Conversations: Karen Brooks

I hope you’re as excited as I am about this new series for the column. Karen Brooks is a columnist, book reviewer, blogger, former academic, and—most importantly for us—a successful author in the historical fiction genre. I discovered her work in The Locksmith’s Daughter, published in the US and the UK by HarperCollins and in… Read more »

#5onFri: Five Tips for Writing Fearlessly

Fearless writing is impactful. It forces the audience to encounter characters, situations, or outcomes that they may not be entirely comfortable with—and that’s a wonderful thing. It sounds easy enough to write fearlessly, and indeed it is—right up until someone starts reading your work. I never considered what my grandmother might think about my gruesome… Read more »

Ask The Editor: Character Description

Dear Editor, I’m writing a novel in the first-person perspective, and one of my critique partners just pointed out that they don’t know what my character looks like. Is character description important? If so, how do I describe a character from their own perspective without having them look in a mirror? Sincerely, Wondering Dear Wondering,… Read more »

Deep Dive into Short Forms: Flash Nonfiction

It’s fitting, as a poet, that my first published foray into fiction, Let It Go, was a piece of flash fiction. The story clocked in at a brief 286 words. Brevity is the bedrock of writing flash. I consider flash writing forms as cousins to poetry. Grant Faulkner, the editor of the literary magazine 100… Read more »

Pet the Dog: Signpost Scene #8

Much like the second signpost scene (The Care Package) in James Scott Bell’s SuperStructure, the Pet the Dog scene gives the reader a chance to catch his/her breath while reinforcing care and concern for the story’s Lead (protagonist). Think about it, if the Lead thinks “only of himself,” readers “get a negative impression.” If we… Read more »

How to Build an Alien: Extremophiles

A few columns ago, I took you on a tour of the solar system in search of world building ideas. I hope you’ve had a chance to explore some of these ideas to create new worlds of your own, because this time on Speculations, we’re going to look at populating those imagined worlds. Just like… Read more »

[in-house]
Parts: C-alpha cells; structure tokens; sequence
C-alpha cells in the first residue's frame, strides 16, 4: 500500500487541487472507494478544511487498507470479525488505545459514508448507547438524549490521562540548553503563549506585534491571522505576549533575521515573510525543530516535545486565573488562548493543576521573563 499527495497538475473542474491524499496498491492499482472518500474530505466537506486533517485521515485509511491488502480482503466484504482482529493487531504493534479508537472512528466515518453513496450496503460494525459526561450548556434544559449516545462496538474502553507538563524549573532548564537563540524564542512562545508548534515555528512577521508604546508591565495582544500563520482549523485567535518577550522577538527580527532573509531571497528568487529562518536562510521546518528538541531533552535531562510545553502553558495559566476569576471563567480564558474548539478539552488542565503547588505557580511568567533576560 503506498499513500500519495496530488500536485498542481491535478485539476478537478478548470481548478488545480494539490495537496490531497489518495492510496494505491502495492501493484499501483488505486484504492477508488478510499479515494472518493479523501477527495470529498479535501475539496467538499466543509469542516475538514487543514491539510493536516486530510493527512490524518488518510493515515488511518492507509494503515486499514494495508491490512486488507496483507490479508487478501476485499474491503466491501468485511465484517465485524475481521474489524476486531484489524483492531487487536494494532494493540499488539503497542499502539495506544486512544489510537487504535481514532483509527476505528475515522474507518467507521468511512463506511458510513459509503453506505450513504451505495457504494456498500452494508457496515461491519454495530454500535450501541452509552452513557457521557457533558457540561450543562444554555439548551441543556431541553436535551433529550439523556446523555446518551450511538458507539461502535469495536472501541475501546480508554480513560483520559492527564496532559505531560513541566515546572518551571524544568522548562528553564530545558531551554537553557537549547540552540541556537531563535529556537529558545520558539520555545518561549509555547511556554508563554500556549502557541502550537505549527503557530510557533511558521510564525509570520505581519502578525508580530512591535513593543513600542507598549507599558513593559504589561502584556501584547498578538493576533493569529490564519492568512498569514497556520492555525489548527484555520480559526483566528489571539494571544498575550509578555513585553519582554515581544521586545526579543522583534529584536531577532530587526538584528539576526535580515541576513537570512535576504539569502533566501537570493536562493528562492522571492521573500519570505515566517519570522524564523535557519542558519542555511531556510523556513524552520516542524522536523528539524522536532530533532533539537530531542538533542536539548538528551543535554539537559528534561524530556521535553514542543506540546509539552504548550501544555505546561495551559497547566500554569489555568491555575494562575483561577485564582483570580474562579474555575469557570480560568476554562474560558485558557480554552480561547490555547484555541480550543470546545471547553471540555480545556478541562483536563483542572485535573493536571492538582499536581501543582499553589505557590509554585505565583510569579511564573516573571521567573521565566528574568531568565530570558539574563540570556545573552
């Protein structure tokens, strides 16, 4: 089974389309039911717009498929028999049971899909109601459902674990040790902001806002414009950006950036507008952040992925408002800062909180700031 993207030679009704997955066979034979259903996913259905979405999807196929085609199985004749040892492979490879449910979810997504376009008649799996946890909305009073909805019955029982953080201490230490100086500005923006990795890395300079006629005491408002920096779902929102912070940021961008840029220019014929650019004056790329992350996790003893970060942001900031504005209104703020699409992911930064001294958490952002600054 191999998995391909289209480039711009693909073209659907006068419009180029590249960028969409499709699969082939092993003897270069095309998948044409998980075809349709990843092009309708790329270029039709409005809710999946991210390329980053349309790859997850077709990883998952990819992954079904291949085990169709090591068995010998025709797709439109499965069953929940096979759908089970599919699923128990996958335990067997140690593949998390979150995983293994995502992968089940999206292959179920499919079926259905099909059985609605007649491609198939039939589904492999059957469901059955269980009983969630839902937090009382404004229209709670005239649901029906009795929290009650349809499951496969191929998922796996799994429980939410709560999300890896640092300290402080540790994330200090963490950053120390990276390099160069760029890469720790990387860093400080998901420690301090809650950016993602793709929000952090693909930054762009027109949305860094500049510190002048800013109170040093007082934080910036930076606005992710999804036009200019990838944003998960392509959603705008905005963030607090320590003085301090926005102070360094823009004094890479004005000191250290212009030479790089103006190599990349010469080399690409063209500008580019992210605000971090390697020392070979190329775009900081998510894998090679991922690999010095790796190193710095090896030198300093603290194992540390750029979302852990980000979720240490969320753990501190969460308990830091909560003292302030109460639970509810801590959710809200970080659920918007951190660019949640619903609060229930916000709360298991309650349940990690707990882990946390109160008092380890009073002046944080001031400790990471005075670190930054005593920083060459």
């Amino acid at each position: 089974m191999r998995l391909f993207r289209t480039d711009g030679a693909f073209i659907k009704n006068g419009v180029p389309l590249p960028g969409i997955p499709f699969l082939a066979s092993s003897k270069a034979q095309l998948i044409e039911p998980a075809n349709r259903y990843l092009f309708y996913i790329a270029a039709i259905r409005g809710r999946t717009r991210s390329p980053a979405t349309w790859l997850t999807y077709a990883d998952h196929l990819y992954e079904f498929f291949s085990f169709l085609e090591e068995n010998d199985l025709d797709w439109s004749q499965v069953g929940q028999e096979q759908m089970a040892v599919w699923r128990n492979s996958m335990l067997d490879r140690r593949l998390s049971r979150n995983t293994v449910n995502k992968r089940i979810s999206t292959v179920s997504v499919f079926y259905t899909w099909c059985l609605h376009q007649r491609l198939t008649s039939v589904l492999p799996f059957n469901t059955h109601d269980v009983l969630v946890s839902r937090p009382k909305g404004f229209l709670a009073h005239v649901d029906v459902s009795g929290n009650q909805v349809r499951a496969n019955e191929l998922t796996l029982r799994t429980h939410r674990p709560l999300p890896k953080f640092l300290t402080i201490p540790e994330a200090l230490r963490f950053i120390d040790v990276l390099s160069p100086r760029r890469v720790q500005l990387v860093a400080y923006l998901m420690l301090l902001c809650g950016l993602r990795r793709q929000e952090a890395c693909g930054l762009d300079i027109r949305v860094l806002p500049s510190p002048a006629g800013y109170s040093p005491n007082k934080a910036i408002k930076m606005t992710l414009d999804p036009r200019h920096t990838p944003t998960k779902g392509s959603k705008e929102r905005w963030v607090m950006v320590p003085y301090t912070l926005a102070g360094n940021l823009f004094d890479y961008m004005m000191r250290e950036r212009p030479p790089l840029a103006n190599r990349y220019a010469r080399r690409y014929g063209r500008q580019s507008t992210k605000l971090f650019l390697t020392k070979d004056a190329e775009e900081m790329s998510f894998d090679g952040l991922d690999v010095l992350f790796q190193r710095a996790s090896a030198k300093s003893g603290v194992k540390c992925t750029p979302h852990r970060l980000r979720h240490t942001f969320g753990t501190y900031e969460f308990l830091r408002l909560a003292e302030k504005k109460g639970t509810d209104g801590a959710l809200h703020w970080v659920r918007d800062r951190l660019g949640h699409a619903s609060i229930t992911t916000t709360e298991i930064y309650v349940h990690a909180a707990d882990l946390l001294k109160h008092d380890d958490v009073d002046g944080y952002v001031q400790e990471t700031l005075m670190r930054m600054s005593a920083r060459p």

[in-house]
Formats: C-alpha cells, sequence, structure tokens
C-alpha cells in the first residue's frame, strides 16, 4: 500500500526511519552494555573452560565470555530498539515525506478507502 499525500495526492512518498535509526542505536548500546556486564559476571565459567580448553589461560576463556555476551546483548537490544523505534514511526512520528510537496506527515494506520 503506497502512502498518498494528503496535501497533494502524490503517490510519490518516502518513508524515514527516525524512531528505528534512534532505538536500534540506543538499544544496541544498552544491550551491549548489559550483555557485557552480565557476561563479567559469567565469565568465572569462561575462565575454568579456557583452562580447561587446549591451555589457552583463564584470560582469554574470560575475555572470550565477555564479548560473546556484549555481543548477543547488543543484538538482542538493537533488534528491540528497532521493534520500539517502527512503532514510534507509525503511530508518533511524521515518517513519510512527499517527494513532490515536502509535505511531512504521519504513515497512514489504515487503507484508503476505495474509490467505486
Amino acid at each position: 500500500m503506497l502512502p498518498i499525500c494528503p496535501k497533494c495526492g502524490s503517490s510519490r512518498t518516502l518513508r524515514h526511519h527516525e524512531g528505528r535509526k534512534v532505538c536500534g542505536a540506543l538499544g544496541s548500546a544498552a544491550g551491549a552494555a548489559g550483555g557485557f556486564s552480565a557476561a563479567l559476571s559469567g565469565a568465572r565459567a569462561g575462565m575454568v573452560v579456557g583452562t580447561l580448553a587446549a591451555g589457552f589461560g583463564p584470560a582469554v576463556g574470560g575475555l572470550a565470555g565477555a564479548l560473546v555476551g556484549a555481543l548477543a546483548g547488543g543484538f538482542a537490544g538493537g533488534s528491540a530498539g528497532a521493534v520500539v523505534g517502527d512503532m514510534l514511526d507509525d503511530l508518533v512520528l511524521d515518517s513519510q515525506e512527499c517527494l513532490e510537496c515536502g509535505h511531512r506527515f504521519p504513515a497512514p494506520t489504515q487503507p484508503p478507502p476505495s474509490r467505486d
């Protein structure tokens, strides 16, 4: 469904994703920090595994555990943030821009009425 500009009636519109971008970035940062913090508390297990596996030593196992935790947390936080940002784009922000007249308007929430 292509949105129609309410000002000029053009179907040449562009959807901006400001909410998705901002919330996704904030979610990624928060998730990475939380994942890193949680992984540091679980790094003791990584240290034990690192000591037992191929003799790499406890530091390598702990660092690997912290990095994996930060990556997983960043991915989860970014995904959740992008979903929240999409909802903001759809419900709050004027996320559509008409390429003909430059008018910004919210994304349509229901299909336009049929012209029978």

Four Ways to Protect Your Creative Brain

Last year, after reading Cal Newport’s Deep Work, I decided to start tracking my time. Specifically, I wanted to start tracking how many hours a day I was spending in what Newport calls a state of “Deep Work,” focused on one important, rather than urgent, task. However, I soon decided to take it a step… Read more »

#5onFri: Five Vehicles for Showing Emotion

With so many books on the market (upwards of a million published each year), maintaining loyal readers continues to be a priority for authors. We not only need to get them reading our books, we’ve got to keep them reading—to the last page and onto whatever else we’ve written. Discussions abound on exactly what magical… Read more »

Creating Authentic Details: Keeping Secrets

This is the first of a set of articles I plan to do from time to time on ways to provide details that immerse the reader ever deeper into your story in a way that is fully authentic for the time period. I chose this one first because it’s near and dear to my heart,… Read more »

#5onFri: Five Steps to Creating Characters of Color

Creating characters of color, especially when you yourself are not of that ethnic group, is an issue most writers will grapple with at some point in their careers. While we could debate the issues of cultural appropriation that occur when white authors produce diverse characters—or how those efforts impact writers of color attempting to share… Read more »